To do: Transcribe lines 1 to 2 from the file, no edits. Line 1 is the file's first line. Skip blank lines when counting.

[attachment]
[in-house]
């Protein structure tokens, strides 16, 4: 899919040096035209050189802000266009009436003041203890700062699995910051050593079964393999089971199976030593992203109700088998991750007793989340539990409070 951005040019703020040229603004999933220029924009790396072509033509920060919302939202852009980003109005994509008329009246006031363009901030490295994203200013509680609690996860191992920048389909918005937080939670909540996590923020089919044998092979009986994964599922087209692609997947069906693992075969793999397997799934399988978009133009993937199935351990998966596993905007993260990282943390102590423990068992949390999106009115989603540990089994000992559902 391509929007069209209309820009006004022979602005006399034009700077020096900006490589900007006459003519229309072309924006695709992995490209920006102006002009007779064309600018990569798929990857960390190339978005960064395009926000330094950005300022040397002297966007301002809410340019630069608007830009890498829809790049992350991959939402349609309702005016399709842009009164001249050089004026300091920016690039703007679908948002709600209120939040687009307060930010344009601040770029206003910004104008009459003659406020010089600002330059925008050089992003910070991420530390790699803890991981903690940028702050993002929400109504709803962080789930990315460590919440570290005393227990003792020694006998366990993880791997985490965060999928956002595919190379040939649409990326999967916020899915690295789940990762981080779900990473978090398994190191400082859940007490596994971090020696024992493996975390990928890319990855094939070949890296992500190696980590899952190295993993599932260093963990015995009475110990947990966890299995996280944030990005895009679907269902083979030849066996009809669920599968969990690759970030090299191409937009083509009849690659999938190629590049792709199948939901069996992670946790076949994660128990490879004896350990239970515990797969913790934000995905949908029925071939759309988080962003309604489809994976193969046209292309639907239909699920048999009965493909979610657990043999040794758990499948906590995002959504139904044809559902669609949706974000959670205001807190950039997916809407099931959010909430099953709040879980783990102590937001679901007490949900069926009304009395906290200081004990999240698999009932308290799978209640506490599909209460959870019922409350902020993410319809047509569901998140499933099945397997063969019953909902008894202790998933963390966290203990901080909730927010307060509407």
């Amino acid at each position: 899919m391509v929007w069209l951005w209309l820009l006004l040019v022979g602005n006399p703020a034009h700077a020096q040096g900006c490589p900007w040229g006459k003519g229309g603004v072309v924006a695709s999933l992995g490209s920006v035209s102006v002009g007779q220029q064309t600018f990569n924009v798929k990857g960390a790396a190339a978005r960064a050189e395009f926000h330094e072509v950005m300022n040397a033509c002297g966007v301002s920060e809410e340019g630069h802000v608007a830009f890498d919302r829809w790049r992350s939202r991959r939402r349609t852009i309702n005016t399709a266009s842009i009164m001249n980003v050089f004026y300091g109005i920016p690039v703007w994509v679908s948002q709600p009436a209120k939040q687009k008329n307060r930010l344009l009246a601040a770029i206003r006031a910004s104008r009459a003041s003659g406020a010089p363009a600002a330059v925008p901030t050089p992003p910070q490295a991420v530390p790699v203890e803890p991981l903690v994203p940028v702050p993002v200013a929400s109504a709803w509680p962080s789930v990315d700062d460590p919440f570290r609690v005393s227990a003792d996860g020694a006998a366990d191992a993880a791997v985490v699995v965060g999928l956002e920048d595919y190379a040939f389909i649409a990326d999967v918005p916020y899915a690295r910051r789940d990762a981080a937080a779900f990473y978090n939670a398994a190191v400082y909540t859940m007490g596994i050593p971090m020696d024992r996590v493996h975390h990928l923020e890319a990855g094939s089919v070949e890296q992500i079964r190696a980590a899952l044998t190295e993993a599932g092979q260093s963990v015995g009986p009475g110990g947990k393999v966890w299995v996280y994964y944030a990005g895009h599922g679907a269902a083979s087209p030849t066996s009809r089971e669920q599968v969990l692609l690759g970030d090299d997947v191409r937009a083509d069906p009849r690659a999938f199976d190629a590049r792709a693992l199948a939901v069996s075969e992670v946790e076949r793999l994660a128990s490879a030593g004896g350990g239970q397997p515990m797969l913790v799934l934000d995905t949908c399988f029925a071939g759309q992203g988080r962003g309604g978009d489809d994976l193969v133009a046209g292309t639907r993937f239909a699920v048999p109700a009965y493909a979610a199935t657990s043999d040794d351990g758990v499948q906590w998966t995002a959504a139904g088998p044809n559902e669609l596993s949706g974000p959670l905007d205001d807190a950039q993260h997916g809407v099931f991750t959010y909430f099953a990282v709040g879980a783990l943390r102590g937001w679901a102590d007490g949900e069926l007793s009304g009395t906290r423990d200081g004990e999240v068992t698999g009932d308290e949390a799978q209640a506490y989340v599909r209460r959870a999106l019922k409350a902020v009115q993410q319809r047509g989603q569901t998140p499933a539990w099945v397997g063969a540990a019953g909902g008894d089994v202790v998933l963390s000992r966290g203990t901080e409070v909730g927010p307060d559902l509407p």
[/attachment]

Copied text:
[in-house]
């Protein structure tokens, strides 16, 4: 899919040096035209050189802000266009009436003041203890700062699995910051050593079964393999089971199976030593992203109700088998991750007793989340539990409070 951005040019703020040229603004999933220029924009790396072509033509920060919302939202852009980003109005994509008329009246006031363009901030490295994203200013509680609690996860191992920048389909918005937080939670909540996590923020089919044998092979009986994964599922087209692609997947069906693992075969793999397997799934399988978009133009993937199935351990998966596993905007993260990282943390102590423990068992949390999106009115989603540990089994000992559902 391509929007069209209309820009006004022979602005006399034009700077020096900006490589900007006459003519229309072309924006695709992995490209920006102006002009007779064309600018990569798929990857960390190339978005960064395009926000330094950005300022040397002297966007301002809410340019630069608007830009890498829809790049992350991959939402349609309702005016399709842009009164001249050089004026300091920016690039703007679908948002709600209120939040687009307060930010344009601040770029206003910004104008009459003659406020010089600002330059925008050089992003910070991420530390790699803890991981903690940028702050993002929400109504709803962080789930990315460590919440570290005393227990003792020694006998366990993880791997985490965060999928956002595919190379040939649409990326999967916020899915690295789940990762981080779900990473978090398994190191400082859940007490596994971090020696024992493996975390990928890319990855094939070949890296992500190696980590899952190295993993599932260093963990015995009475110990947990966890299995996280944030990005895009679907269902083979030849066996009809669920599968969990690759970030090299191409937009083509009849690659999938190629590049792709199948939901069996992670946790076949994660128990490879004896350990239970515990797969913790934000995905949908029925071939759309988080962003309604489809994976193969046209292309639907239909699920048999009965493909979610657990043999040794758990499948906590995002959504139904044809559902669609949706974000959670205001807190950039997916809407099931959010909430099953709040879980783990102590937001679901007490949900069926009304009395906290200081004990999240698999009932308290799978209640506490599909209460959870019922409350902020993410319809047509569901998140499933099945397997063969019953909902008894202790998933963390966290203990901080909730927010307060509407």